Summer Safety Kits 101

In this post you'll find tips on what to carry in your Summer safety kits! 

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Being prepared on the trails should be your first thought before any run. Before heading out the door the "what if" questions should be covered. What if I fall, get lost, find an injured runner, see a bear... Whether you are heading out for 60 mins or a few hours, please consider the following pointers. There isn't a need to take unnecessary chances when being organized and safe can be so simple, cost so little and weigh next to nothing in your pack.  

A Fully Charged Cell Phone
For most runs in the Victoria area cell service is pretty decent making calls for help possible. Communication can only happen if you have battery life on your phone, before heading out be sure your phone is FULLY charged. While running avoid using your phone for anything but minimal battery use items. Being able to call for help, send out GPS info to searchers or map access make cell phones one of the top safety items to carry with you. Even if you are the type of person who hits the trails to escape the "plugged in" world, take your phone, it could save your life.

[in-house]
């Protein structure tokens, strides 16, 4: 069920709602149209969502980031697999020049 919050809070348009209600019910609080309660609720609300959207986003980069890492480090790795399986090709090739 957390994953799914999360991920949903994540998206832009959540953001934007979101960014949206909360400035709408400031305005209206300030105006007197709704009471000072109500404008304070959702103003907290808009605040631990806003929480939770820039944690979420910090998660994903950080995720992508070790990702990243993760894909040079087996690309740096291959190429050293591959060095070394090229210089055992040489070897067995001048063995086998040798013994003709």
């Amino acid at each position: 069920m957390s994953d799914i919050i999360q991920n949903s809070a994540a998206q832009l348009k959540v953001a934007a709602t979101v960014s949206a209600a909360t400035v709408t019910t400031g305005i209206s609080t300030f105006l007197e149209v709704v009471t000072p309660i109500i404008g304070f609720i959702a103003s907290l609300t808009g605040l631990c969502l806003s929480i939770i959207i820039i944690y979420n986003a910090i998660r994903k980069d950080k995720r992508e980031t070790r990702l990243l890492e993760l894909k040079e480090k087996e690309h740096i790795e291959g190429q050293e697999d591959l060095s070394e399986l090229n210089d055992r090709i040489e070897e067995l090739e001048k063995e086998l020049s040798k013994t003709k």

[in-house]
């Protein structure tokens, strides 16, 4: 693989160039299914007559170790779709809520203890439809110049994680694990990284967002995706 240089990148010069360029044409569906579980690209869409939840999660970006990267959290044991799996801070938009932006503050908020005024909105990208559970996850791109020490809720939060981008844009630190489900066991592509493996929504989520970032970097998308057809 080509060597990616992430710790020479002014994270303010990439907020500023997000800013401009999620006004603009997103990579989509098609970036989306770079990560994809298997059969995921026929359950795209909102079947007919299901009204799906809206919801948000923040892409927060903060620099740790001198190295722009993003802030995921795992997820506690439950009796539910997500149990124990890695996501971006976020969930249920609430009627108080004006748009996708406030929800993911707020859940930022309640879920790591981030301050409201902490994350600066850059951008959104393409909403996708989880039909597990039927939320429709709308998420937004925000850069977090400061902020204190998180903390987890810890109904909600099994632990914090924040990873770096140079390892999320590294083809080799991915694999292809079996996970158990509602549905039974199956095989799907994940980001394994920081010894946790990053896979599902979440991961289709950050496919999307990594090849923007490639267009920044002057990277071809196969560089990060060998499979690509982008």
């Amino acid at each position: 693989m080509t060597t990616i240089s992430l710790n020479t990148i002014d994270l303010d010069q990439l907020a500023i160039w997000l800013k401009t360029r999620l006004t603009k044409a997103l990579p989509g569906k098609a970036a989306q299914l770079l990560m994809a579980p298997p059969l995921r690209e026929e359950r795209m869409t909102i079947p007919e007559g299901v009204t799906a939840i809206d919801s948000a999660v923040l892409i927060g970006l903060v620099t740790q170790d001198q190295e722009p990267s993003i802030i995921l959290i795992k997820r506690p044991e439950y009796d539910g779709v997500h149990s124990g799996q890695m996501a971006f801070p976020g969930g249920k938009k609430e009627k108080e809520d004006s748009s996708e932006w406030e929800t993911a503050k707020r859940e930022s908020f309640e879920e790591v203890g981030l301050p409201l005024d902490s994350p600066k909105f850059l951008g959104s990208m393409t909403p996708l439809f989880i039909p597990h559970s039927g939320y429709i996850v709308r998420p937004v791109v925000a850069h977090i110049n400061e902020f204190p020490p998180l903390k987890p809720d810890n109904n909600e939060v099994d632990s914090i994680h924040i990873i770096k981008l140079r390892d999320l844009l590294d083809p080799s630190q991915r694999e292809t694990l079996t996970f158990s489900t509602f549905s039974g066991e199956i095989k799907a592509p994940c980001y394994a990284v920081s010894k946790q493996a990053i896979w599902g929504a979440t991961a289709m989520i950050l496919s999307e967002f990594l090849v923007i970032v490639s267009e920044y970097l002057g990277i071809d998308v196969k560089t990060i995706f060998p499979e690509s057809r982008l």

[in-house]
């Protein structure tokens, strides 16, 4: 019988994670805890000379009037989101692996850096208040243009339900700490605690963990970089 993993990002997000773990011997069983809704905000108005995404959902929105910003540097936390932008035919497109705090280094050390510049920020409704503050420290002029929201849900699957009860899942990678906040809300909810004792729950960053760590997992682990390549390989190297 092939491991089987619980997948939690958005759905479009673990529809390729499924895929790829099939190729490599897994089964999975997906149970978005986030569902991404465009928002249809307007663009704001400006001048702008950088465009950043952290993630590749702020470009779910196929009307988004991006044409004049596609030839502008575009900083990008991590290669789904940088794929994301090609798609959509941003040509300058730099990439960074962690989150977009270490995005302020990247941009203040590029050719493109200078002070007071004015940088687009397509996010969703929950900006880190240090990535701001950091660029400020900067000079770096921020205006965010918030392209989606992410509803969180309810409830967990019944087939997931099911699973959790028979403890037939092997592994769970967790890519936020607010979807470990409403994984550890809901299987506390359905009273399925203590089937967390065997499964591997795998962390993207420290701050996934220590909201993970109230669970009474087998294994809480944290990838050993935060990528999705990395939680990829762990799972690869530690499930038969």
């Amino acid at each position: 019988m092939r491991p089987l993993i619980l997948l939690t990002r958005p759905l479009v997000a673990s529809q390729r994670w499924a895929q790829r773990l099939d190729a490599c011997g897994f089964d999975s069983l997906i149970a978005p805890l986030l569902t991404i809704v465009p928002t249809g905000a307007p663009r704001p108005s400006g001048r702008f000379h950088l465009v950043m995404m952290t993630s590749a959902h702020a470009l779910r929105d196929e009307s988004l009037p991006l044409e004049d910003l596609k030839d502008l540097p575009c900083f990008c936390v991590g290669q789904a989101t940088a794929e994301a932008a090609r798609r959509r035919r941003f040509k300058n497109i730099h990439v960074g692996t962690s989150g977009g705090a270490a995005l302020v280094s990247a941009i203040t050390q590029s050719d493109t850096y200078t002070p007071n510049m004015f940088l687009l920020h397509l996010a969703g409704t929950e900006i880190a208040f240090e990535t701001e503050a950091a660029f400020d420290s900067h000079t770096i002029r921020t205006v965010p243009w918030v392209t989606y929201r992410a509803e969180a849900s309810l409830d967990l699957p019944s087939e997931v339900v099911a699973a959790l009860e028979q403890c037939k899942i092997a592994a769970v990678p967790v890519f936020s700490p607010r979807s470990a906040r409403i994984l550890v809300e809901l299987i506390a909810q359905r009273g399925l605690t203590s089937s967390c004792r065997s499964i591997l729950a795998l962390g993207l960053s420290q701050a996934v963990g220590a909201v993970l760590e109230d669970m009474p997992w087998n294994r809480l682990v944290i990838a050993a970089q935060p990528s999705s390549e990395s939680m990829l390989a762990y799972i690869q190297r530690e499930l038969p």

First Aid Kit
Your kit doesn't have to be huge to be extremely useful. A small water proof baggie with basic items like a tensor bandage, butterfly clips, safety pins, a few band-aids of varying sizes, disinfectant wipes, bee sting pads, Advil and Tylenol, tweezers, latex gloves, gauze pads, antibiotic ointment, irrigation syringe, medical tape, Tums or similar for tummy troubles, and blister care. You can fit a lot into a small bag and it doesn't weigh a thing.

Safety Items
Some small but valuable items you should toss into your pack in a water proof bag.

  • Fully charged headlamp, especially for evening runs.
  • Waterproof matches and/or a lighter for an emergency fire (less likely or allowed in the Summer but better safe than sorry.)
  • Hang a whistle where it can be easily reached to call out to fellow runners or to warn off wildlife.
  • BC is bear country so a can of bear spray and knowledge on it's use is recommended - especially in more remote areas. 
  • A small pocket knife/utility tool
  • Large size trash bag, makes a great emergency rain coat or waterproof cover
  • Sun Screen - travel size or squeeze some into a baggie


There may be many other things you could carry but my goal was to provide you with some basics items and why they are useful. We all like to feel invincible, that thought makes us feel safe, but remember it may not be you who falls or is lost making the items in your pack important to someone else. 

You will never regret being prepared, you will definitely regret the one time you are not. 

Happy Trails

Lindsey